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[223] Prime Time – Douglas Dean

“He had almost forgotten the intoxication of such moments, it had been so long since anything like this had happened to him. God, he thought, this is just what I need. A lusty affair. Not just a one-night stand but a real affair. His blood rushed..” [80]

Consider that Douglas Dean had been a fixture of the theater scene in San Francisco, and that he had been a columnist and feature writer for The Advocate, I’m a late boomer to his (posthumous) literary glories. Under the pen name of Douglas Dean, Dean Goodman published twelve paperback novels and Prime Time is his last, released in 1988.

What separates Prime Time from other gay paperbacks is Dean’s knack of instilling in a linear plot passages of lyrical and poetic beauty. To be honest, what kind of gay fiction would it be without sex scenes? But Dean has handled these scenes with grace and moderation. The flow of intimate moments is so natural and reasonable, erotic but not lewd. It springs from the heart. Prime Time indeed explores the human condition of gay men.

His earlier instincts had not been wrong. He and Craig O’Brien had exchanged subliminal messages during their first meeting, and the messages they exchanged today were even stronger. [80]

Once again Eric felt the surge of power. He was amazed at the passion which this man awakened in him, welling up like a furious flood clamoring for release behind a concrete dam. [141]

Set in San Francisco in the mid 80s, a few years into the regan administration, the novel chronicles the story of three friends: Eric, Albert and Kentucky. An actor, a novelist, and a playwright, respectively, who still have dreams of scuuess and new height in their career. While the book touches on many literati, art, and gay scenes across America with flashbacks of the men’s lives, the main focus is Eric Chamberlain, whose acting career has been stagnant and underestimated. His frustration with life’s most mundane, like coping with Social Security that might go bust, and battling with retarded management of a dyfunctional public transit agency, doesn’t seem unfamiliar even today, 20 years later. At work he has to defend himself against treacherous professional enemies who out of jealousy thrive on attacks and destruction in order to discredit him.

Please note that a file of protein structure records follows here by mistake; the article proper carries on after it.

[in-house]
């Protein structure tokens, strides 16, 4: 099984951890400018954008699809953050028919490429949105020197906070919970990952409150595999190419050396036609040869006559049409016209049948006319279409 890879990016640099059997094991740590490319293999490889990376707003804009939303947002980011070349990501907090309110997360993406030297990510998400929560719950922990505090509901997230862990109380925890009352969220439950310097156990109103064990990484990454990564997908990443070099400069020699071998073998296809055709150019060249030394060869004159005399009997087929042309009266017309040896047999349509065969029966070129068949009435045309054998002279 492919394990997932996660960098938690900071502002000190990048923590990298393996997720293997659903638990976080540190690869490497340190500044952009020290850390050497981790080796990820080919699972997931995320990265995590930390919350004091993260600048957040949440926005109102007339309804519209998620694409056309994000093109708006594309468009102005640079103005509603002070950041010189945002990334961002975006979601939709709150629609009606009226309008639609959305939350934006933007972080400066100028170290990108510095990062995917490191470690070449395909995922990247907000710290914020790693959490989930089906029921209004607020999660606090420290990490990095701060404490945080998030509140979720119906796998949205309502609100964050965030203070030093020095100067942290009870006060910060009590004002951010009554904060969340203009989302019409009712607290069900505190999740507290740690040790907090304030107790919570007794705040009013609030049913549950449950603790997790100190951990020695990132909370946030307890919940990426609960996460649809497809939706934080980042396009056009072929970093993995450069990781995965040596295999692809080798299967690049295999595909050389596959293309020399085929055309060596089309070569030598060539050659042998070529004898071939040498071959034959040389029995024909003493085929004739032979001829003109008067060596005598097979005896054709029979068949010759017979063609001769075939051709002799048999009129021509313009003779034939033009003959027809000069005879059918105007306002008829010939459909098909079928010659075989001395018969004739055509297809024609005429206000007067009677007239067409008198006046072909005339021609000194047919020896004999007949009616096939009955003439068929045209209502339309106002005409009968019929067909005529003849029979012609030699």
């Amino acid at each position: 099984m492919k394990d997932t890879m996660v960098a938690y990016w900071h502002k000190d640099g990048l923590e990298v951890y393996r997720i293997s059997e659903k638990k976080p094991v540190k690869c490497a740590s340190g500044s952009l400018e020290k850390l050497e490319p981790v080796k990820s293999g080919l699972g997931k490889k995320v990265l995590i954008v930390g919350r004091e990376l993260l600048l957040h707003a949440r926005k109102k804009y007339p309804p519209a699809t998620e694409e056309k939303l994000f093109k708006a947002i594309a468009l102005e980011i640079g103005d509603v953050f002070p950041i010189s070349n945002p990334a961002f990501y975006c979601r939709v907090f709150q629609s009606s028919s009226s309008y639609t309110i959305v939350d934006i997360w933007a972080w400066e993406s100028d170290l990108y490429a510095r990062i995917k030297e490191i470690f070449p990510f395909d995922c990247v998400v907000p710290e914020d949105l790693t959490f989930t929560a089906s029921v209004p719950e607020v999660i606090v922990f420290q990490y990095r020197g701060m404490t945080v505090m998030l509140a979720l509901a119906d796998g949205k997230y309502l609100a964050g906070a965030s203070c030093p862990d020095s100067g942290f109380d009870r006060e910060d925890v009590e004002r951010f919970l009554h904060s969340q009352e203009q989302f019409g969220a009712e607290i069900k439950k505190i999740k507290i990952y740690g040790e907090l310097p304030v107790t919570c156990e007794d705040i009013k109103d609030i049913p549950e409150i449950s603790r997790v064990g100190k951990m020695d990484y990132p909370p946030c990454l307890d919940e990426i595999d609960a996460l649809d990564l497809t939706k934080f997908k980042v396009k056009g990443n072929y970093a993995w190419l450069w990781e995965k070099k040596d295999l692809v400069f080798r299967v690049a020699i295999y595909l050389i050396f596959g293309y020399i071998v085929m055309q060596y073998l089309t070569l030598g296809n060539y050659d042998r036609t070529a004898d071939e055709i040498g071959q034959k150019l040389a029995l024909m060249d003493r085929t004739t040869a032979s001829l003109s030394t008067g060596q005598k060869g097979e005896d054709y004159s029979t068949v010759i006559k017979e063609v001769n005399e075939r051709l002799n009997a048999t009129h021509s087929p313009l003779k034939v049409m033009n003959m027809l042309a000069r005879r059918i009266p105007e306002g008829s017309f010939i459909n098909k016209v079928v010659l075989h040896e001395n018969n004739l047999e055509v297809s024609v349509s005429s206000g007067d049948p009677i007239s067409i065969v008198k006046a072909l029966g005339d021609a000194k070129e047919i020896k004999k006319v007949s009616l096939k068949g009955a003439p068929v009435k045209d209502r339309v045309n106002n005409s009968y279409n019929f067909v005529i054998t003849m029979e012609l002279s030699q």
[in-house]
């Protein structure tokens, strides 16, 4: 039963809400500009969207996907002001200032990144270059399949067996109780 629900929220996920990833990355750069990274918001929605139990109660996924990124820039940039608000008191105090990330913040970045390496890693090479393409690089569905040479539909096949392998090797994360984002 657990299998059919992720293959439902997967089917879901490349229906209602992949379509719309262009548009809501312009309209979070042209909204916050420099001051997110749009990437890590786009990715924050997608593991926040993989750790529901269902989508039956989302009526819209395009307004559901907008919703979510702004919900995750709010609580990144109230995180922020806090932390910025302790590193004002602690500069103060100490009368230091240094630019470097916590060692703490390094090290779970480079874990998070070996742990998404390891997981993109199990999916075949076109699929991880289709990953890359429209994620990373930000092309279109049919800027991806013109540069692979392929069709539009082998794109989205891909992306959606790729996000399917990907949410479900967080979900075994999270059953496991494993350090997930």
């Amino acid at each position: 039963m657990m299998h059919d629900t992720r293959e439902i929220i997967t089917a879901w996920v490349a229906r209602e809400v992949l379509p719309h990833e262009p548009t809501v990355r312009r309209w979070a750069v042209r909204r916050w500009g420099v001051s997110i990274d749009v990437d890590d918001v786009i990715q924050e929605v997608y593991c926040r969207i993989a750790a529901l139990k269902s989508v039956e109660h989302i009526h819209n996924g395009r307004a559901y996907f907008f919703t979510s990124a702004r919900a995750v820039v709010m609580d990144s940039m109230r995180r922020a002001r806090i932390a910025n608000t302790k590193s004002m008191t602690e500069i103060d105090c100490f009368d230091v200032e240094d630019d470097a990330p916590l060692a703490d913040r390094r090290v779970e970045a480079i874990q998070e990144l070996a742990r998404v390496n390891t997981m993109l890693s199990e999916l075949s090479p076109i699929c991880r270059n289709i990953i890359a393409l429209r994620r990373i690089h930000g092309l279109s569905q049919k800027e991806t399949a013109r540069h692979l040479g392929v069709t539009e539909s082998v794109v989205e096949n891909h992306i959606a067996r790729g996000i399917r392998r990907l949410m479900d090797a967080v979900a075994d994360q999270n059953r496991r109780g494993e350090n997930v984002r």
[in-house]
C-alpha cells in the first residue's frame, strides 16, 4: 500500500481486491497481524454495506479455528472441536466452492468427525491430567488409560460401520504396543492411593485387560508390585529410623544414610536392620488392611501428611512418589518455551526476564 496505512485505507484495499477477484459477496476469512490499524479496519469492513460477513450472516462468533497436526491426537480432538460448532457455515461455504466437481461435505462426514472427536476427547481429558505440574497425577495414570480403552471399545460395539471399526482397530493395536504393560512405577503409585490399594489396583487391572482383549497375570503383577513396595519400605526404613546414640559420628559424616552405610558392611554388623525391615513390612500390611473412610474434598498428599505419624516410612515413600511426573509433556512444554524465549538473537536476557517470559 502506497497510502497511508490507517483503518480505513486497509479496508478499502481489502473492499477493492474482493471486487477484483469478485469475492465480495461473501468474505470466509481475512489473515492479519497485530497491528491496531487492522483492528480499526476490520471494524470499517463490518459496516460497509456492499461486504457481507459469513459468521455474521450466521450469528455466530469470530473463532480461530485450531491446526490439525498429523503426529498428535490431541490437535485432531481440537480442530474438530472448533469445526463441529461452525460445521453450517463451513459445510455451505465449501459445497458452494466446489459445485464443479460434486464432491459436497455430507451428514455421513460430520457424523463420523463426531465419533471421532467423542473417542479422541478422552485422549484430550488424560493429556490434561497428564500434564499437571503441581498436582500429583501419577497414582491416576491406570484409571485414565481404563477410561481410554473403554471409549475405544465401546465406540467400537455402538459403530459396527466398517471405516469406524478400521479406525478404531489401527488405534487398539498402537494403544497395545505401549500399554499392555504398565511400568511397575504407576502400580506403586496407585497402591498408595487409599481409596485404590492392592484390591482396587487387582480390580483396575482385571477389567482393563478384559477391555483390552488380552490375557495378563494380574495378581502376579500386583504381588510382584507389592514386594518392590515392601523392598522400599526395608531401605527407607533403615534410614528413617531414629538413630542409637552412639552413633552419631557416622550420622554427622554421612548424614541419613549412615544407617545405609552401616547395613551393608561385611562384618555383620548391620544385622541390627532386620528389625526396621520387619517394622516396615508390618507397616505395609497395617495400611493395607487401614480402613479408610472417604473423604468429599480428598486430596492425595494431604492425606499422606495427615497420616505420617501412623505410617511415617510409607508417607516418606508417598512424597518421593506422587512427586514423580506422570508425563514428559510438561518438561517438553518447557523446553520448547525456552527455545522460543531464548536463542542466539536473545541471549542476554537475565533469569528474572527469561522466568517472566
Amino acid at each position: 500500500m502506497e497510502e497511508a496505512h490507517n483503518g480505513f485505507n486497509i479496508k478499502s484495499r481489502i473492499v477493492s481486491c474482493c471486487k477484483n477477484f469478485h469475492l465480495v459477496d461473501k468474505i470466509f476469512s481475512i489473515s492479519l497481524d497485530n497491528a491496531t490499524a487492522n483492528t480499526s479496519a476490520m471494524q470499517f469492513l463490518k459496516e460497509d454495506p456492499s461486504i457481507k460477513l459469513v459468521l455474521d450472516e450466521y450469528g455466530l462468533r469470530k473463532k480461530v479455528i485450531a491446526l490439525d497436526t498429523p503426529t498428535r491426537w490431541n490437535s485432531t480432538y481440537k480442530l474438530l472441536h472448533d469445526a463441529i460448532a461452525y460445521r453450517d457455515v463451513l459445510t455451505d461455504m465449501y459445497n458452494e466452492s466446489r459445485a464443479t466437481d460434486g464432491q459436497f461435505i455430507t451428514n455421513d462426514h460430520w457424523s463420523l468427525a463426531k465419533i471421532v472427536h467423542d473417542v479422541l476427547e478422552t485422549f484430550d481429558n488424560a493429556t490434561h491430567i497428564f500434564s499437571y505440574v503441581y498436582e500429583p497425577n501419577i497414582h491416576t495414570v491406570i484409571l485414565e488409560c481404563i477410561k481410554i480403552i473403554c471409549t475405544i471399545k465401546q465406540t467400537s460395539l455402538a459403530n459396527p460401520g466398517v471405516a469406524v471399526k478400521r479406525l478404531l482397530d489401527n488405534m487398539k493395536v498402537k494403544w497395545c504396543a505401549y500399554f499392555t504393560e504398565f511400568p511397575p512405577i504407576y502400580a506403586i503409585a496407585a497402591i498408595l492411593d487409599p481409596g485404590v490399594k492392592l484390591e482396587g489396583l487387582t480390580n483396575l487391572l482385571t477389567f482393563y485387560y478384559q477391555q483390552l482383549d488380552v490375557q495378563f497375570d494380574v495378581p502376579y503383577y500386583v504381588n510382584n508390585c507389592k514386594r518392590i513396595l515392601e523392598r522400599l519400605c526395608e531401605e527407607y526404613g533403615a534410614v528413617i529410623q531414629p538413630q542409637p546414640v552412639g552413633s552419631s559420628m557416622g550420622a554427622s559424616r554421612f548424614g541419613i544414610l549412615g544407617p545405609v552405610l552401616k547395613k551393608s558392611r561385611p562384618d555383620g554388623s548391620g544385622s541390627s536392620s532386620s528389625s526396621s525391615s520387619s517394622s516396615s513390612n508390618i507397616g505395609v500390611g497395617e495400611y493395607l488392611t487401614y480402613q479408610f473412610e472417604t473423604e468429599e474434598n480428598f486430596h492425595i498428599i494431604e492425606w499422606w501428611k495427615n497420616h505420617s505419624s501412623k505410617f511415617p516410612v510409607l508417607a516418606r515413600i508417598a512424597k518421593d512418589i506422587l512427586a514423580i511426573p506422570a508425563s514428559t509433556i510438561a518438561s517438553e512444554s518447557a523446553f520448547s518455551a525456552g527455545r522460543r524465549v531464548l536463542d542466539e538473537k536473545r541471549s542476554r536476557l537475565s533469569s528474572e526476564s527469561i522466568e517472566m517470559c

He felt as if he were a character in a story by Edgar Allan Poe, trapped in a room without doors and the walls of the room were closing in on him, coming nearer and nearer until they would suffocate him and crush the life out of him. [101]

In the midst of all these is a soul searching process that would eventually lead to an understanding of self-worth. The title Prime Time, after all, is pun-intended. It bestows a sense of urgency to seize the moment to love and to be loved. The witty prose explores how people with different moral values and outlook in life have to negotiate their difference, even to compromise in order to achieve success in relationship. Between physcial and emotional fidelity, there ought to be a balance that would make a relationship feasible. It’s a fairly new concept to me who is more concervative when it comes to exclusivity. Dean, however,does have a point about taking a chance in what might be a lifetime happiness.

315 pp. [Read/Skim/Toss]

7 Responses

  1. It sounds like a book that would apply to just about anyone, and could even change the way you look at life. Great review!

  2. I am intrigued by the sentence, “Between physcial and emotional fidelity, there ought to be a balance that would make a relationship feasible.” Sounds like it would be interesting to read!

  3. I didn’t know he had a “new” book out in 1988. He stopped writing novels in late 70s and the ones I have are way back in times.

    I read an article about him a couple years ago. He had lived in a small, shag-carpeted, rent-controlled apartment on Geary Street for over 30 years. From knickknacks to chiming clock, surely everything here has a story to tell about his seven decades as a man of the theatre. I’m very interested in reading this book.

  4. I’m very interested in this one. His words are universal…we all have felt passionate about someone.

  5. This book sounds extremely interesting. I’ll have to see if I can get my hands on it. Thanks for the great review.

  6. Thanks Matt. I’ve quietly enjoyed reading your site for a few years now. I’ve not heard of this author before and look forward to reading this book. Have you or any of your readers read Wingmen by Ensan Case. I have a paperback published by Avon in 1979. I’m wondering if anything is know about this author.

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